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Posted on: May 17th, 2021

By Liza McMahon, Intern – Biofortis Research

I have always been a huge foodie, and a few years ago I started a food blog on Instagram called @llizagna. I photograph and post pictures of food that look amazing, and in the captions I let my followers know how they tasted and if I would recommend them. Something I have learned from running this account is that food can look really appetizing and aesthetically pleasing, but if it tastes bad, no one will eat it. The opposite is true as well. Food can be really tasty, but if it looks gross, consumers will not buy it.

Last summer, I worked as a marketing intern at Biofortis Research, a division of Merieux NutriSciences in Addison, IL. Before my internship, I did not realize how much work goes into making products both look and taste appetizing. Biofortis helps companies fine-tune their products in both of these aspects. The Addison location has a Sensory and Consumer Insights department where they are contracted by food companies to conduct studies on their products to make sure they are accepted and presented to the best of their ability. Biofortis recruits everyday consumers and trains professional taste testers to test and review products. With the testers’ feedback, the sensory scientists of Biofortis/Merieux systematically evaluate and present the products’ scores and acceptability to the sponsoring companies.

Clinical Trials & Scientific Consulting

The other department at Biofortis is the Clinical Trials and Scientific Consulting division. This group conducts clinical trials, manages the data, publishes manuscripts and much more. Companies hire Biofortis to conduct studies that often support marketing claims, such as “lowers cholesterol” or “aids weight loss.” Recently, Biofortis provided the scientific report used in an FDA-approved qualified health claim submitted on behalf of Ocean Spray Cranberries, Inc., which states that consuming cranberry products can lower the risk of recurrent urinary tract infections.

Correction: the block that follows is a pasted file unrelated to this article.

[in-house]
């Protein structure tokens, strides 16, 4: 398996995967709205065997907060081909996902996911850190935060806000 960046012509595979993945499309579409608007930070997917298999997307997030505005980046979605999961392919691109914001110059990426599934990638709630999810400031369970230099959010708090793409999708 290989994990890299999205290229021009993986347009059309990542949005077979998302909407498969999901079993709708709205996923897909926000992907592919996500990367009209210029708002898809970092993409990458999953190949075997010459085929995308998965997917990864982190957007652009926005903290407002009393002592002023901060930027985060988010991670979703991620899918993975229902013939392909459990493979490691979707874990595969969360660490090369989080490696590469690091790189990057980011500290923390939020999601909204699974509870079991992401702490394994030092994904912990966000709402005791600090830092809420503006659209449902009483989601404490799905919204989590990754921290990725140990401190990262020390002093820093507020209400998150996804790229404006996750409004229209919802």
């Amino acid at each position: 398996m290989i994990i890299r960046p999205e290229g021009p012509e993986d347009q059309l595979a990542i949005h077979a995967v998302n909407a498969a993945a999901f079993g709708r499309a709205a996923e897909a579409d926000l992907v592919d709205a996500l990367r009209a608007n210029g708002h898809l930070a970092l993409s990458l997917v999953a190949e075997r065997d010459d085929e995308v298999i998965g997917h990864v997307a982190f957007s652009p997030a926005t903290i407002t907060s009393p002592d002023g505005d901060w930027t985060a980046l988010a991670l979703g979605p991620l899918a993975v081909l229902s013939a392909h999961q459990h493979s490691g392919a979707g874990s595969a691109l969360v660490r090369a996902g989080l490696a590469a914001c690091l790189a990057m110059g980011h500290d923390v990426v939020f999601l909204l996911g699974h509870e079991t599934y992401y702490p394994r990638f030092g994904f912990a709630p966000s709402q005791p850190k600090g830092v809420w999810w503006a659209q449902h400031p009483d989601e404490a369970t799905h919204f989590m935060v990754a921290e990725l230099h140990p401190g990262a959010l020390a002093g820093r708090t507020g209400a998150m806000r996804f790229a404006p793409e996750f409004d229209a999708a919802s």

Biofortis’ two departments go hand-in-hand and support the point I stated earlier. Consumers might be interested in a product because of the beneficial health claims on its label, but if it looks or tastes bad, no one will want it. Again, the opposite is true as well. Something could look and taste great, but a consumer might choose an alternate product that has beneficial health claims. There is so much that goes into understanding what a consumer looks for in their products. I have taken what I learned at Biofortis and applied it to my food blog. Now, I make sure to discuss not only a food’s taste and appearance, but its health benefits (or lack thereof) as well. Biofortis has shown me that there is so much that goes into perfecting a product, and it comes down to understanding what consumers want.

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